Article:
Jennifer Gilby Roberts

Women's Fiction/Chick Lit Author

Going From Friends to Lovers

on May 24, 2014

Part of the TDPP anniversary celebrations.  Posted on Relatively Yours.

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At the end of my book, The Dr Pepper Prophecies, my protagonists decide to let 25 years of friendship develop into a relationship.  (That’s not a spoiler, because it’s chick lit and so it’s a given that the couple will get together at the end.)  It sounds like the perfect position to be in, doesn’t it?  But I don’t think it’s going to be so very straightforward for Mel and Will, or indeed any couple in their situation.  Here are some of the problems I think they’ll face:

No Romance

Mel’s always loved the excitement of the early weeks of dating.  In fact, they’ve often been the only fun bit.  But this time she’s skipped them all together and gone right to the comfortable stage.  Will she feel she’s missed out?

When’s the Wedding?

Well, they already know everything about each other.  And everyone knew they’d get together eventually.  So, why wait?  Mel’s parents are already planning her big day, but she’s not so sure.  It’s not that she doesn’t want to marry Will, it’s just that she’s only 25 and she doesn’t want to do it yet.  Will, meanwhile, is older and doesn’t necessarily feel the same.  Will Mel cave to the pressure?  And, if she does, will she regret it?

Role Play

Mel and Will have had 25 years to settle into roles.  Will is used to occupying something of a “big brother” position in Mel’s life, and Mel hasn’t always appreciated his “guidance.”  Now that he’s her boyfriend, will she still be able to take it?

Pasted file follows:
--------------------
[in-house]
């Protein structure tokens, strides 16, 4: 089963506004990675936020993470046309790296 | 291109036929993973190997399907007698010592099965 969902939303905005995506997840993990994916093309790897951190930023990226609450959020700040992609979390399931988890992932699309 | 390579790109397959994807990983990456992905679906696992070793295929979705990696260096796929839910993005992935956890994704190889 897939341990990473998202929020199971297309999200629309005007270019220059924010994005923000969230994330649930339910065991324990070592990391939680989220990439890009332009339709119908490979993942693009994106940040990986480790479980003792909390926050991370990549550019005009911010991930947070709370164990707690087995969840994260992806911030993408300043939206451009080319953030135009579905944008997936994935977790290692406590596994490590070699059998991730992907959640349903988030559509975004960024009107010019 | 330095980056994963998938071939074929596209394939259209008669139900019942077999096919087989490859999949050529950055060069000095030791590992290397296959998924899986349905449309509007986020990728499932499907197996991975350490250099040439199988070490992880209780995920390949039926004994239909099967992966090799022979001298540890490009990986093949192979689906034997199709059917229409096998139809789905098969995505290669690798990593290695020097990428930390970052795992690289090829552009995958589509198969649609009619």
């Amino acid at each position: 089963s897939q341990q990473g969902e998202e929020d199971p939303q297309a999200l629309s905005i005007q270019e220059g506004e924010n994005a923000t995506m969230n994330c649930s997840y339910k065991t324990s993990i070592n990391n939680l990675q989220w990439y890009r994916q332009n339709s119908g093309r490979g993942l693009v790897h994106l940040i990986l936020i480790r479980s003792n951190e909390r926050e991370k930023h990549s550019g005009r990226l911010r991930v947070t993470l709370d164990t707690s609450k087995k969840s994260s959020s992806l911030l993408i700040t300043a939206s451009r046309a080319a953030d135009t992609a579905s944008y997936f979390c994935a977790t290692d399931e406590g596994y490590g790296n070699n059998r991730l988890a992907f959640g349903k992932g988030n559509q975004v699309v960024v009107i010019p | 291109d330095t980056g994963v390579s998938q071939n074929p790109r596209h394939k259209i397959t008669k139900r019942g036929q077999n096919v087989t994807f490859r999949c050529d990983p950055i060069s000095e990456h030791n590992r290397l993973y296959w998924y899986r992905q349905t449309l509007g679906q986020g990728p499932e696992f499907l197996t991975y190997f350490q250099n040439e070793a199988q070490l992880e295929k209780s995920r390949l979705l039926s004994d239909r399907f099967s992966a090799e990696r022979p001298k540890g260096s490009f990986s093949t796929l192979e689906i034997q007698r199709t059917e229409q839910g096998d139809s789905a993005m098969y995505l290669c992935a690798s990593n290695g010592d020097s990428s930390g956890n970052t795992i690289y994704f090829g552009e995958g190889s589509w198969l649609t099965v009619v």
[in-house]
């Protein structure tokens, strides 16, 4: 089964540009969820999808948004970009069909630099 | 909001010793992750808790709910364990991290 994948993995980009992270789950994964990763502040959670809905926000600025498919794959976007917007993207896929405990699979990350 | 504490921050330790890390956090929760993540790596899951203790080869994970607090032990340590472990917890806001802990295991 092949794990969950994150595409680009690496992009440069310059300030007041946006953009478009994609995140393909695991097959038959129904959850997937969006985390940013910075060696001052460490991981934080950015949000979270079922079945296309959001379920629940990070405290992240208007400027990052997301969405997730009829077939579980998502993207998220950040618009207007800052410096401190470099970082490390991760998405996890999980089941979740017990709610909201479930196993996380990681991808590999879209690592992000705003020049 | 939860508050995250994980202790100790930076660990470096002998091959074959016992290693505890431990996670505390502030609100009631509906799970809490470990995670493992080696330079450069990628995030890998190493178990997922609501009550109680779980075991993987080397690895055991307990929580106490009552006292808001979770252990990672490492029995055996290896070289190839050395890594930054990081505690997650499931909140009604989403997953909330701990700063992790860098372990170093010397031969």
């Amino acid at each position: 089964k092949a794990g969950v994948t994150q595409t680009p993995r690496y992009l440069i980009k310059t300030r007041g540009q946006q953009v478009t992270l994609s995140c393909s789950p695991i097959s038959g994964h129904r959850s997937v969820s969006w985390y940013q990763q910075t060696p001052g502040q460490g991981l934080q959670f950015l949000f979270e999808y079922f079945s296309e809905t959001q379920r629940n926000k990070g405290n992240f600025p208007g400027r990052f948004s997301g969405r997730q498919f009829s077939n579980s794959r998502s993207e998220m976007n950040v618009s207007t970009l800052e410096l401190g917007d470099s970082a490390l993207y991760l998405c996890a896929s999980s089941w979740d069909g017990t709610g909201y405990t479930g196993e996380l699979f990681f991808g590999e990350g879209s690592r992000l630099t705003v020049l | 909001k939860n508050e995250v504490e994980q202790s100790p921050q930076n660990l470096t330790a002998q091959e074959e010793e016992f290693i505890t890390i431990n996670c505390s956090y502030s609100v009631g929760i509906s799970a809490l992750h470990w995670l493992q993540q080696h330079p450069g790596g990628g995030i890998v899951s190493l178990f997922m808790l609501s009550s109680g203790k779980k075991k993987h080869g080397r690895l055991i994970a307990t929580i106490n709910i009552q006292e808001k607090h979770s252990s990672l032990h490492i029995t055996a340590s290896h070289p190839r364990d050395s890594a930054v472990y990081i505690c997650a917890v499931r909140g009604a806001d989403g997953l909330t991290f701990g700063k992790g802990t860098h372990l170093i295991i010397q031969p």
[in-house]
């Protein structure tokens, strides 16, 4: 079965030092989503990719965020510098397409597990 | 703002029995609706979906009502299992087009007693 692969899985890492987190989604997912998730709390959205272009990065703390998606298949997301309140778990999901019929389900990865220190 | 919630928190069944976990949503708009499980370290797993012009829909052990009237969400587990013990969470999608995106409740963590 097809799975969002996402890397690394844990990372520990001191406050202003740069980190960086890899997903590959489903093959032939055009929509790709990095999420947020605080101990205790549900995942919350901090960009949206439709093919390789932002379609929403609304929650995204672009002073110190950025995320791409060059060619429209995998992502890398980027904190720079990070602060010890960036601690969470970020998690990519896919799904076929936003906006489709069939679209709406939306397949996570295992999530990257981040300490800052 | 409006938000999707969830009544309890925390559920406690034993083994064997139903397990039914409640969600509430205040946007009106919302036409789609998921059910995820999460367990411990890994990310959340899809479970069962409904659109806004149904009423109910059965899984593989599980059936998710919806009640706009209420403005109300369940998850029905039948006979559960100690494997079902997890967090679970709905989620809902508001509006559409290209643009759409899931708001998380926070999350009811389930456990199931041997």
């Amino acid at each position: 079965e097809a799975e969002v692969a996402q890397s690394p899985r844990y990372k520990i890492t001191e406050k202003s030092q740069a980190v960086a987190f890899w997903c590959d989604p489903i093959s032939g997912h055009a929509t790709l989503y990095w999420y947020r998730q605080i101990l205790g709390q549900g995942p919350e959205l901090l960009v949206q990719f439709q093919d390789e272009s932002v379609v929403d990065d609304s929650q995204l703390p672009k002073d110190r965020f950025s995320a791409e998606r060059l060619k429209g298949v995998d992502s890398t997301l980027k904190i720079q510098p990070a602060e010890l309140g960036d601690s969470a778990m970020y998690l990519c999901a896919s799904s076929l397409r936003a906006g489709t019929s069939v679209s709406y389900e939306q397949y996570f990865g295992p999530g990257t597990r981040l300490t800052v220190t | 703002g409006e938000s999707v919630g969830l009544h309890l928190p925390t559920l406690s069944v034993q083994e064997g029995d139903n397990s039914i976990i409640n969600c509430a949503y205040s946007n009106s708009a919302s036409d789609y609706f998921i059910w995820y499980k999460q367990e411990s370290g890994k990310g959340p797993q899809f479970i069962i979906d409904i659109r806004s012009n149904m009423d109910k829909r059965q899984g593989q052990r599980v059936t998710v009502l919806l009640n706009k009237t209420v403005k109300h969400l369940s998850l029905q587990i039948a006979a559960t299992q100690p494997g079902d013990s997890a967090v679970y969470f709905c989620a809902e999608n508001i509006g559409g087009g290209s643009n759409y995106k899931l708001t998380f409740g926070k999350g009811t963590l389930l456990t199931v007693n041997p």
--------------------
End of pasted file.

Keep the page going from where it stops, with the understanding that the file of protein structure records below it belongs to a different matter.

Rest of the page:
Balance of Power

In the career stakes, Will is streets ahead.  A qualified accountant, working for a big firm, he has money, prospects and status.  Mel, meanwhile, is still very much in a starter job and has a poor degree and no professional qualifications.  Her traditional upbringing should be a help in accepting this state of affairs, but then Mel has spent much of her life fighting against it.  I fear the career gap between them may start to grate on Mel, especially if they come to combine their finances.

Losing Her Friend

Mel is used to having Will to rant at and support her through her dating disasters.  As he moves into boyfriend role, she’s going to have no one to complain to when they clash.  Can she find a substitute from among her existing friends, or will she feel the loss?  If she does, how will Will feel about being replaced?

What If It Doesn’t Work Out?

The biggest fear: if they decide they can’t live together, will they lose their friendship too?

I have to say writing this guest post has been fantastically useful.  I never realised they would have so many issues to overcome.  I’m obviously going to have to write the sequel!

Can you think of any other issues a new couple with a long friendship behind them might face?  Leave a comment and let me know.

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